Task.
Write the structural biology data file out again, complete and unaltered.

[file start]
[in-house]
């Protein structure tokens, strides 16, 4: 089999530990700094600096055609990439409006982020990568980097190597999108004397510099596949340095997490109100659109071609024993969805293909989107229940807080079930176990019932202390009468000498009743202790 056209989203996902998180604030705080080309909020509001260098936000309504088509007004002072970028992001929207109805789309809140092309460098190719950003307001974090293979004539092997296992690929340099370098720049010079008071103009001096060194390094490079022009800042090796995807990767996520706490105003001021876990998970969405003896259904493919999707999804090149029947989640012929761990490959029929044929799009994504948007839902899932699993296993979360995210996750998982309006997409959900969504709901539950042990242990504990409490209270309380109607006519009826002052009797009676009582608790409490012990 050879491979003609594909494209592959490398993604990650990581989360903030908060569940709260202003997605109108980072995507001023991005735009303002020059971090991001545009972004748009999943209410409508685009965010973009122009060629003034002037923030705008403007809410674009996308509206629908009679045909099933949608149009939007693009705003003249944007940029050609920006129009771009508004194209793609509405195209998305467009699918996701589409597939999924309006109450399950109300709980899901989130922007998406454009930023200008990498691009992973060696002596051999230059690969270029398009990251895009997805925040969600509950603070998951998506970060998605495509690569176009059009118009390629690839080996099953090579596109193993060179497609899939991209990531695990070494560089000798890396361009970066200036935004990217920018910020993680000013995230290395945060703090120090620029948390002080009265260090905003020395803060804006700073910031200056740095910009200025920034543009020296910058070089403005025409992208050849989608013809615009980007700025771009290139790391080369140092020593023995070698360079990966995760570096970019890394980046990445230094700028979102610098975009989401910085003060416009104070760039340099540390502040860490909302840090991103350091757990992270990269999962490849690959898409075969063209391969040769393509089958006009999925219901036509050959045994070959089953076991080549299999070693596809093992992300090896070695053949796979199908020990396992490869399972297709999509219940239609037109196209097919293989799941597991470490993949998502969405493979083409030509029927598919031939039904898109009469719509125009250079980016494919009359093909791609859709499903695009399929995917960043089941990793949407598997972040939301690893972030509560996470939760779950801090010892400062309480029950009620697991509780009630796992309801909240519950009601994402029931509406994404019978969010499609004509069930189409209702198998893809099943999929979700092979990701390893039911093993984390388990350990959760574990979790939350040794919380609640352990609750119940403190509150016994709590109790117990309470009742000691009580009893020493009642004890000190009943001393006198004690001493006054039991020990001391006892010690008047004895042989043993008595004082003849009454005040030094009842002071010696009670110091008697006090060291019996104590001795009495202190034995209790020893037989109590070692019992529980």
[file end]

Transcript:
[in-house]
């Protein structure tokens, strides 16, 4: 089999530990700094600096055609990439409006982020990568980097190597999108004397510099596949340095997490109100659109071609024993969805293909989107229940807080079930176990019932202390009468000498009743202790 056209989203996902998180604030705080080309909020509001260098936000309504088509007004002072970028992001929207109805789309809140092309460098190719950003307001974090293979004539092997296992690929340099370098720049010079008071103009001096060194390094490079022009800042090796995807990767996520706490105003001021876990998970969405003896259904493919999707999804090149029947989640012929761990490959029929044929799009994504948007839902899932699993296993979360995210996750998982309006997409959900969504709901539950042990242990504990409490209270309380109607006519009826002052009797009676009582608790409490012990 050879491979003609594909494209592959490398993604990650990581989360903030908060569940709260202003997605109108980072995507001023991005735009303002020059971090991001545009972004748009999943209410409508685009965010973009122009060629003034002037923030705008403007809410674009996308509206629908009679045909099933949608149009939007693009705003003249944007940029050609920006129009771009508004194209793609509405195209998305467009699918996701589409597939999924309006109450399950109300709980899901989130922007998406454009930023200008990498691009992973060696002596051999230059690969270029398009990251895009997805925040969600509950603070998951998506970060998605495509690569176009059009118009390629690839080996099953090579596109193993060179497609899939991209990531695990070494560089000798890396361009970066200036935004990217920018910020993680000013995230290395945060703090120090620029948390002080009265260090905003020395803060804006700073910031200056740095910009200025920034543009020296910058070089403005025409992208050849989608013809615009980007700025771009290139790391080369140092020593023995070698360079990966995760570096970019890394980046990445230094700028979102610098975009989401910085003060416009104070760039340099540390502040860490909302840090991103350091757990992270990269999962490849690959898409075969063209391969040769393509089958006009999925219901036509050959045994070959089953076991080549299999070693596809093992992300090896070695053949796979199908020990396992490869399972297709999509219940239609037109196209097919293989799941597991470490993949998502969405493979083409030509029927598919031939039904898109009469719509125009250079980016494919009359093909791609859709499903695009399929995917960043089941990793949407598997972040939301690893972030509560996470939760779950801090010892400062309480029950009620697991509780009630796992309801909240519950009601994402029931509406994404019978969010499609004509069930189409209702198998893809099943999929979700092979990701390893039911093993984390388990350990959760574990979790939350040794919380609640352990609750119940403190509150016994709590109790117990309470009742000691009580009893020493009642004890000190009943001393006198004690001493006054039991020990001391006892010690008047004895042989043993008595004082003849009454005040030094009842002071010696009670110091008697006090060291019996104590001795009495202190034995209790020893037989109590070692019992529980």